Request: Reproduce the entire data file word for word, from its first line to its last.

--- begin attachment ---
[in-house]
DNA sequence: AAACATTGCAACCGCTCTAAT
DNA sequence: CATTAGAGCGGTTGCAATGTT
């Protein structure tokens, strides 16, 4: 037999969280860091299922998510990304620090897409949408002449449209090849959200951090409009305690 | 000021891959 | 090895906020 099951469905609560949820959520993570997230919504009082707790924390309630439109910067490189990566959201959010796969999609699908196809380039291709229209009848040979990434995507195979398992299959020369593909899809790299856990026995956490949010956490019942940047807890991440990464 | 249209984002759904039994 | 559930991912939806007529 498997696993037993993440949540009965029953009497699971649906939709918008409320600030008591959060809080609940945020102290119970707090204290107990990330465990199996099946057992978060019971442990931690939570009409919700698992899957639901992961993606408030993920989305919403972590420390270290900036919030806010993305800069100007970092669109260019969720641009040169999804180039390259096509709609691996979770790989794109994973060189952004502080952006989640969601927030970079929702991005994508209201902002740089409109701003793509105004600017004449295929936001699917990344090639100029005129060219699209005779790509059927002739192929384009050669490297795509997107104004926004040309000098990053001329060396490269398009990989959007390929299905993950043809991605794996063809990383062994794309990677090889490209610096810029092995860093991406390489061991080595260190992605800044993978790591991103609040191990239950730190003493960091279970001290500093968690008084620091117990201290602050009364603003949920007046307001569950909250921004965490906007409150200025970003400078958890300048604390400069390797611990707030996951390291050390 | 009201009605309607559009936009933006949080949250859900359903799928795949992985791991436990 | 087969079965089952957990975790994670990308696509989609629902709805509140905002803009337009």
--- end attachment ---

[in-house]
DNA sequence: AAACATTGCAACCGCTCTAAT
DNA sequence: CATTAGAGCGGTTGCAATGTT
């Protein structure tokens, strides 16, 4: 037999969280860091299922998510990304620090897409949408002449449209090849959200951090409009305690 | 000021891959 | 090895906020 099951469905609560949820959520993570997230919504009082707790924390309630439109910067490189990566959201959010796969999609699908196809380039291709229209009848040979990434995507195979398992299959020369593909899809790299856990026995956490949010956490019942940047807890991440990464 | 249209984002759904039994 | 559930991912939806007529 498997696993037993993440949540009965029953009497699971649906939709918008409320600030008591959060809080609940945020102290119970707090204290107990990330465990199996099946057992978060019971442990931690939570009409919700698992899957639901992961993606408030993920989305919403972590420390270290900036919030806010993305800069100007970092669109260019969720641009040169999804180039390259096509709609691996979770790989794109994973060189952004502080952006989640969601927030970079929702991005994508209201902002740089409109701003793509105004600017004449295929936001699917990344090639100029005129060219699209005779790509059927002739192929384009050669490297795509997107104004926004040309000098990053001329060396490269398009990989959007390929299905993950043809991605794996063809990383062994794309990677090889490209610096810029092995860093991406390489061991080595260190992605800044993978790591991103609040191990239950730190003493960091279970001290500093968690008084620091117990201290602050009364603003949920007046307001569950909250921004965490906007409150200025970003400078958890300048604390400069390797611990707030996951390291050390 | 009201009605309607559009936009933006949080949250859900359903799928795949992985791991436990 | 087969079965089952957990975790994670990308696509989609629902709805509140905002803009337009």